59

Sometimes compilers generate code with weird instruction duplications that can safely be removed. Consider the following piece of code:

int gcd(unsigned x, unsigned y) {
  return x == 0 ? y : gcd(y % x, x);
}

Here is the assembly code (generated by clang 5.0 with optimizations enabled):

gcd(unsigned int, unsigned int): # @gcd(unsigned int, unsigned int)
  mov eax, esi
  mov edx, edi
  test edx, edx
  je .LBB0_1
.LBB0_2: # =>This Inner Loop Header: Depth=1
  mov ecx, edx
  xor edx, edx
  div ecx
  test edx, edx
  mov eax, ecx
  jne .LBB0_2
  mov eax, ecx
  ret
.LBB0_1:
  ret

In the following snippet:

  mov eax, ecx
  jne .LBB0_2
  mov eax, ecx

If the jump doesn't happen, eax is reassigned for no obvious reason.

The other example is two ret's at the end of the function: one would perfectly work as well.

Is the compiler simply not intelligent enough or there's a reason to not remove the duplications?

17
  • 2
    clang, c or c++? Dec 28, 2017 at 20:39
  • 2
    Interesting that gcc doesn't do that: godbolt.org/g/MxTiaY.
    – lisyarus
    Dec 28, 2017 at 20:53
  • 2
    @lisyarus gcc does do it
    – Justin
    Dec 28, 2017 at 21:03
  • 6
    How would adding a mov instruction affect the branch predictor? Dec 28, 2017 at 21:23
  • 2
    Please feel free to report this missed optimization to both gcc and llvm. The 2 'mov' are in different basic blocks, which makes the optimization a bit harder, but still desirable. Dec 28, 2017 at 21:53

2 Answers 2

42

Compilers can perform optimisations that are not obvious to people and removing instructions does not always make things faster.

A small amount of searching shows that various AMD processors have branch prediction problems when a RET is immediately after a conditional branch. By filling that slot with what is essentially a no-op, the performance problem is avoided.

Update:

Example reference, section 6.2 of the "Software Optimization Guide for AMD64 Processors" (see http://support.amd.com/TechDocs/25112.PDF) says:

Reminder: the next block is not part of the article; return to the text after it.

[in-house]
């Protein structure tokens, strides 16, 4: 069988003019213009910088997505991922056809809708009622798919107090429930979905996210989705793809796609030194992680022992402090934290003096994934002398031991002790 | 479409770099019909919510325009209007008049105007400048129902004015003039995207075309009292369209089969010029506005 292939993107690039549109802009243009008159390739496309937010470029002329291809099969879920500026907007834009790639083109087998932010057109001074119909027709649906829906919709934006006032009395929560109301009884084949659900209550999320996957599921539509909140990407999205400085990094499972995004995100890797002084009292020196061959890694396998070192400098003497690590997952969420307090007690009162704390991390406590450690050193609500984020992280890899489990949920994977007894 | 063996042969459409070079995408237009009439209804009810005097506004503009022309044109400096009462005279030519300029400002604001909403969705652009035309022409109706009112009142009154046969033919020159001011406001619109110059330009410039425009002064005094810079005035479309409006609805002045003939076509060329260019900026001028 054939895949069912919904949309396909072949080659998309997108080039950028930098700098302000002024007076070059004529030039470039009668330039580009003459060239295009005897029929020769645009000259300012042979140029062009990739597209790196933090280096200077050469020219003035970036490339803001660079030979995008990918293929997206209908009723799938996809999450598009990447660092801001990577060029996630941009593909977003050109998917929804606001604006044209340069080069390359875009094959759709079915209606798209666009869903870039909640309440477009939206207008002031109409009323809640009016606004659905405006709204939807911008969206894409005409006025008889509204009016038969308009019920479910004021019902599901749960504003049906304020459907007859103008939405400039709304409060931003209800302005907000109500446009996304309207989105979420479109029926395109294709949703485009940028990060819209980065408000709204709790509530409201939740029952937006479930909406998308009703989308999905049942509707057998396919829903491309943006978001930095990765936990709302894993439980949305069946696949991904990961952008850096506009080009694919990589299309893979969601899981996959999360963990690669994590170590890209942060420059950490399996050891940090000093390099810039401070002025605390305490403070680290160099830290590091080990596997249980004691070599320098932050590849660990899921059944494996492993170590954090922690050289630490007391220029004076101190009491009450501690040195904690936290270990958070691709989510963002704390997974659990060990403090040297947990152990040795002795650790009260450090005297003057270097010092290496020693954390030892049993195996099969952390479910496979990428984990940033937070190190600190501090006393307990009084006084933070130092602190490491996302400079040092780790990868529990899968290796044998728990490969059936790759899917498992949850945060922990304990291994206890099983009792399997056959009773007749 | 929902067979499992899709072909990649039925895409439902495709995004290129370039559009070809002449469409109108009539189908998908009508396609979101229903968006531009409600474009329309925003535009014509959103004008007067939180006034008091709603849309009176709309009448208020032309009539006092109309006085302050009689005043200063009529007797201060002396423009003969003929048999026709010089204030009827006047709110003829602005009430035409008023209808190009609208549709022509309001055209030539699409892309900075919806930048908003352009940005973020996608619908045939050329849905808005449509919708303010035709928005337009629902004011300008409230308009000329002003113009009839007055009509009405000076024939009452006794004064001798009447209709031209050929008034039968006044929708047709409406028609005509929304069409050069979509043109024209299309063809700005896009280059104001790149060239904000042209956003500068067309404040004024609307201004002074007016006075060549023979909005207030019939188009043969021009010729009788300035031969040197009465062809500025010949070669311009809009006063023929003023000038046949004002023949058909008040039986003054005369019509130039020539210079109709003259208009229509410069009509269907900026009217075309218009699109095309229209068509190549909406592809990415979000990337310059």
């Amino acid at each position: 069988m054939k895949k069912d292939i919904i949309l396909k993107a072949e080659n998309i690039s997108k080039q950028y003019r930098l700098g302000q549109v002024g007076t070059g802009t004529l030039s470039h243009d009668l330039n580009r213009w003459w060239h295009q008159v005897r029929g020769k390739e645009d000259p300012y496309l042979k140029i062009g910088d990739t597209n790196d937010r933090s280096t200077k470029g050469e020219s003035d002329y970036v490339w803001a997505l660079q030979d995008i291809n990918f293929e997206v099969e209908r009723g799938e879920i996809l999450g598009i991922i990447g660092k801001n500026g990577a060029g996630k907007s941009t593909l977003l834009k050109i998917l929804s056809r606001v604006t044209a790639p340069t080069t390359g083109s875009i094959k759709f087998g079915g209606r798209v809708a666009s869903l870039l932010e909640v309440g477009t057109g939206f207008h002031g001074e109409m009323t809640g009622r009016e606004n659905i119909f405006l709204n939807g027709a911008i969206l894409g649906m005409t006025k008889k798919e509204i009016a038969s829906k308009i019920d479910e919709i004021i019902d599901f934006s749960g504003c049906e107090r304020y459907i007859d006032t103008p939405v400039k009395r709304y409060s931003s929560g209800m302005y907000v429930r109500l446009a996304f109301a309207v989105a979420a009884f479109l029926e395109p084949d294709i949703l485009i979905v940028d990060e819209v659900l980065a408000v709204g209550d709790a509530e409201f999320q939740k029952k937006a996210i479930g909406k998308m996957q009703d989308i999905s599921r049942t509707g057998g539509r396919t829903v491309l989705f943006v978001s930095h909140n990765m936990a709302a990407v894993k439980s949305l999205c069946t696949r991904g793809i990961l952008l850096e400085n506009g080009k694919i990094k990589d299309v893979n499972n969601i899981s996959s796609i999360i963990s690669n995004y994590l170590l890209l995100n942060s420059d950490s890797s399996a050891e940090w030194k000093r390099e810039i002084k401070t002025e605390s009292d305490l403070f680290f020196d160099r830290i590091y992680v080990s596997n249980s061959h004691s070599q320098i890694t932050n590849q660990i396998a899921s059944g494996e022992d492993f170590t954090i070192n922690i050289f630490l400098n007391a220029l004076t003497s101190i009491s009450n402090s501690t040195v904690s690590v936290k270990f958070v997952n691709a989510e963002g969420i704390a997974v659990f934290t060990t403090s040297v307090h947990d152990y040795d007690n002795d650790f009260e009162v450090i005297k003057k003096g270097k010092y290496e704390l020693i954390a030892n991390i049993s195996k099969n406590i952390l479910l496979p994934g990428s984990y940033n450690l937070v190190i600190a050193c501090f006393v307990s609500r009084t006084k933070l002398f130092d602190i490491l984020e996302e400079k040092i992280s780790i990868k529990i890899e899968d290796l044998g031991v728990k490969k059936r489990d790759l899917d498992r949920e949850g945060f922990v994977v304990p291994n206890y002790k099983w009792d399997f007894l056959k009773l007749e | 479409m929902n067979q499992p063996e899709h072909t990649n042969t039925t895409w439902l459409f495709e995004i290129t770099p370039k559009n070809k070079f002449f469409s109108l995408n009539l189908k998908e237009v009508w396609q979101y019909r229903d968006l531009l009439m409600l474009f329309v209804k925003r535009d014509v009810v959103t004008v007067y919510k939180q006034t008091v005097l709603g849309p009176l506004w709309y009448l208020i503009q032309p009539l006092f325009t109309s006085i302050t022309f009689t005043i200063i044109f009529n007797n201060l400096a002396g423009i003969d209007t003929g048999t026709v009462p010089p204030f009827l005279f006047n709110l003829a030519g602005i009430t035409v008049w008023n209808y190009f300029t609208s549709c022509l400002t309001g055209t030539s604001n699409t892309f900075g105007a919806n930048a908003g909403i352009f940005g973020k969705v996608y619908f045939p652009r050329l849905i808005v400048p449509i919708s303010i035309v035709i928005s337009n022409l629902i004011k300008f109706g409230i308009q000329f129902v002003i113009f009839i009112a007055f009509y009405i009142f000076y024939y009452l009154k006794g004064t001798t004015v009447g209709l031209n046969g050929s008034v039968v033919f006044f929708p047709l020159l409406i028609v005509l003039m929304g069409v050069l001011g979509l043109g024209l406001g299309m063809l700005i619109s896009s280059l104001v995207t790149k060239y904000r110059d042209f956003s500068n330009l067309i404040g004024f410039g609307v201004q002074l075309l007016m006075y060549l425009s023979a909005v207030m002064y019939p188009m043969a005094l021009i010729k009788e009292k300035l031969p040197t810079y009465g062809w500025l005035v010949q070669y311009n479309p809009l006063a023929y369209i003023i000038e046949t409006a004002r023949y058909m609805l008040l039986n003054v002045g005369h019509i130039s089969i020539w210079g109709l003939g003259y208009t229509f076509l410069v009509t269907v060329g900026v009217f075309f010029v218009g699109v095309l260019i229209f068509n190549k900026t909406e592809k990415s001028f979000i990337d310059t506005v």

Specifically, avoid the following two situations:

  • Any kind of branch (either conditional or unconditional) that has the single-byte near-return RET instruction as its target. See “Examples.”

  • A conditional branch that occurs in the code directly before the single-byte near-return RET instruction.

It also goes into detail on why jump targets should have alignment which is also likely to explain the duplicate RETs at the end of the function.

9
  • @Cornstalks this my be one. Dec 29, 2017 at 4:51
  • 9
    Do you have evidence that the compilers are indeed doing it on purpose for this reason? If they want a NOP before the RET, this MOV is far from the simplest they could have gone for. If this only affects AMD cpus, -mtune=intel or similar should remove it, but it doesn't. Dec 29, 2017 at 9:07
  • 2
    I have evidence that the code is longer and still generated at -Os --> bug. Dec 29, 2017 at 14:38
  • 1
    Is there no real NO-OP instruction? Why use an instruction that's only "essentially" a NO-OP?
    – Barmar
    Jan 2, 2018 at 19:20
  • 1
    @TheCodeArtist Yes, I agree -- I thought about that, then found the AMD harder requirement. The real point is that scheduling on modern CPUs is not just about short code. There is all kinds of pipeline maintenance required.
    – janm
    Jan 4, 2018 at 1:52
5

Any compiler will have a bunch of transformations for register renaming, unrolling, hoisting, and so on. Combining their outputs can lead to suboptimal cases such as what you have shown. Marc Glisse offers good advice: it's worth a bug report. You are describing an opportunity for a peephole optimizer to discard instructions that either

  • don't affect the state of registers & memory at all, or
  • don't affect state that matters for a function's post-conditions, won't matter for its public API.

Sounds like an opportunity for symbolic execution techniques. If the constraint solver finds no branch points for a given MOV, perhaps it is really a NOP.

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